Radiocarbon dating how stuff works

All living things exchange the gas Carbon 14 (C14) with the atmosphere around them—animals and plants exchange Carbon 14 with the atmosphere, fish and corals exchange carbon with dissolved C14 in the water.

Throughout the life of an animal or plant, the amount of C14 is perfectly balanced with that of its surroundings. The C14 in a dead organism slowly decays at a known rate: its "half life".

It was the first absolute scientific method ever invented: that is to say, the technique was the first to allow a researcher to determine how long ago an organic object died, whether it is in context or not.

Cave deposits and varves have the potential to include old soil carbon, and there are as-yet unresolved issues with fluctuating amounts of C14 in ocean corals.

By measuring the trace amounts of radioactive carbon-14 (so named because it has 6 protons and 8 neutrons) in a dead something and comparing it to the amount of regular carbon-12 (6 protons and 6 neutrons) you can figure out how long it’s been since that sample was alive.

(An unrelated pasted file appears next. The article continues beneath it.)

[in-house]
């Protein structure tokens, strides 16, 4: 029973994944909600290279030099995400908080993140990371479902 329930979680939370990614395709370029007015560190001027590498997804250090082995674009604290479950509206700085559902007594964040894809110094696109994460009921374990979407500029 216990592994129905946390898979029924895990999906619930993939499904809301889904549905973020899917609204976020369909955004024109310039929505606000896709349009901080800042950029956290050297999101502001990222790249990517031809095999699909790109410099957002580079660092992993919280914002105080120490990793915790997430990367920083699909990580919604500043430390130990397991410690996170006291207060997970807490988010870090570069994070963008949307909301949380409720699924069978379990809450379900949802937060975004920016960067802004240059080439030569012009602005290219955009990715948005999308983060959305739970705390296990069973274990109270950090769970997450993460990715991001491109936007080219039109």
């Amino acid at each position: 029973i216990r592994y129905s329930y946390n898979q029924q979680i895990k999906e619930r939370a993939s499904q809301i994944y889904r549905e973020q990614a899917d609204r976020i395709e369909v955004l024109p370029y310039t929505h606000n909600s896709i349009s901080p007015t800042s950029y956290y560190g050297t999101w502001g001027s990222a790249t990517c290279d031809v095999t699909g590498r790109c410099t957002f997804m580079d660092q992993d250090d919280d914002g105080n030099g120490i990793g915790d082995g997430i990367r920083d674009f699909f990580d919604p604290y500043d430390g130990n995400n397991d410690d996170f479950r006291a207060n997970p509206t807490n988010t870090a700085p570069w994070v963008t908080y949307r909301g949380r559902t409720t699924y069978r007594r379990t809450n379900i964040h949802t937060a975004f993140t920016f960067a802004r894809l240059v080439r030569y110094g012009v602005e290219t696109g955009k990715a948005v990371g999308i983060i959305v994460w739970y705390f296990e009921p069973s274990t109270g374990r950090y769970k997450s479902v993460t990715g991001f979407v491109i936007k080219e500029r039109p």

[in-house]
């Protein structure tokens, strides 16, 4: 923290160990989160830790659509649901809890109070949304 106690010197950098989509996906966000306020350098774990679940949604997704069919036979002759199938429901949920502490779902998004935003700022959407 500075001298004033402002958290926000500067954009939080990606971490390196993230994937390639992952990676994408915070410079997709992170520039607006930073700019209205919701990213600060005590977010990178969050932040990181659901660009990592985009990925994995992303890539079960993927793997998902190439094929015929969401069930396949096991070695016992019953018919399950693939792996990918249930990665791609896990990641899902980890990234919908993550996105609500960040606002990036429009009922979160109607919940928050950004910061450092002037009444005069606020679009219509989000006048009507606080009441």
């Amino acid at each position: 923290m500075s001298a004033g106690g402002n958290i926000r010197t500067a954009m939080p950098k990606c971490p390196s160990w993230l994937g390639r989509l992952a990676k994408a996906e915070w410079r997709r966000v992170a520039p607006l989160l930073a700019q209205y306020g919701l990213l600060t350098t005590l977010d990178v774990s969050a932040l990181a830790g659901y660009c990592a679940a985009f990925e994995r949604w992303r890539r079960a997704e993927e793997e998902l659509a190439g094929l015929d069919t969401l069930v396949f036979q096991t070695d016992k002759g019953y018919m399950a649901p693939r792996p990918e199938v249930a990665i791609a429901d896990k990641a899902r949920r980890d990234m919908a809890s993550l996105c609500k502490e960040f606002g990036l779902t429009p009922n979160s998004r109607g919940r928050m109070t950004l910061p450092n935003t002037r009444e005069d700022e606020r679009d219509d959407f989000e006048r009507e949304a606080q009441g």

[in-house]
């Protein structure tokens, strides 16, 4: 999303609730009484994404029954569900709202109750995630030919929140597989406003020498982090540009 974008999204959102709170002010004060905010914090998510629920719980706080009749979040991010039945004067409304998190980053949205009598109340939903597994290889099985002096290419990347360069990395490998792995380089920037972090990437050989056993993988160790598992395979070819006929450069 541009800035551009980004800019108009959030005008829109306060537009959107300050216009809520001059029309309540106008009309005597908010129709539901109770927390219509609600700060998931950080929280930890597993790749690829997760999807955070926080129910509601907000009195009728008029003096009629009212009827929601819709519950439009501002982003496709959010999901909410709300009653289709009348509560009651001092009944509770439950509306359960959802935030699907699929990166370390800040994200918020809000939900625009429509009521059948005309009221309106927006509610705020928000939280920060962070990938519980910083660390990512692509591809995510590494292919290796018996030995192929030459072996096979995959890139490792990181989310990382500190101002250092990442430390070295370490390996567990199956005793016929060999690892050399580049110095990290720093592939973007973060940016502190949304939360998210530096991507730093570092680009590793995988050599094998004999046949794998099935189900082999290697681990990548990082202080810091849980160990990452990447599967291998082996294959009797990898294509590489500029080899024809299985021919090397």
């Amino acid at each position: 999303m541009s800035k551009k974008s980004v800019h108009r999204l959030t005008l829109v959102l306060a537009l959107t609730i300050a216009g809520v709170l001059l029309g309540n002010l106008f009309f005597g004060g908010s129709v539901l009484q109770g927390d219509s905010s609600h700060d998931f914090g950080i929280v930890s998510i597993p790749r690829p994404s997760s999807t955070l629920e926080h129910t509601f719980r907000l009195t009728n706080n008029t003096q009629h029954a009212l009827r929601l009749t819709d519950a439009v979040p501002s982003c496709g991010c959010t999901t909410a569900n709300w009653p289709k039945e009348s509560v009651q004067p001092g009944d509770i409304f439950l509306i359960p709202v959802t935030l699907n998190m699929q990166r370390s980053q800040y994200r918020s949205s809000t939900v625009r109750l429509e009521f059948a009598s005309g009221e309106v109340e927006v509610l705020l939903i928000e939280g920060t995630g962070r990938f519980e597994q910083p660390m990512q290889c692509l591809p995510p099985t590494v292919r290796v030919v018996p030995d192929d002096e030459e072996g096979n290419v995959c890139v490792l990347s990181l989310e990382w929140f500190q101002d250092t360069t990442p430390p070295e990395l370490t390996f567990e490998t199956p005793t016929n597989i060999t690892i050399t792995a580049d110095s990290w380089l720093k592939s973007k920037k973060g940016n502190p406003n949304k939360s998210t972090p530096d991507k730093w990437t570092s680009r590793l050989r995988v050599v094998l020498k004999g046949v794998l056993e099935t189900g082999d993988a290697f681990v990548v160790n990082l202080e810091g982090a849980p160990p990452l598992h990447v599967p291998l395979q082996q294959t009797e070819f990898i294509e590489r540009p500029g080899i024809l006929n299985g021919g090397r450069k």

Carbon-14 is continuously generated in the upper atmosphere when stray neutrons bombard atmospheric nitrogen (which is what most of the atmosphere is).

Since that time, CALIB, now renamed Int Cal, has been refined several times--as of this writing (January 2017), the program is now called Int Cal13.

Int Cal combines and reinforces data from tree-rings, ice-cores, tephra, corals, and speleothems to come up with a significantly improved calibration set for c14 dates between 12,000 and 50,000 years ago.

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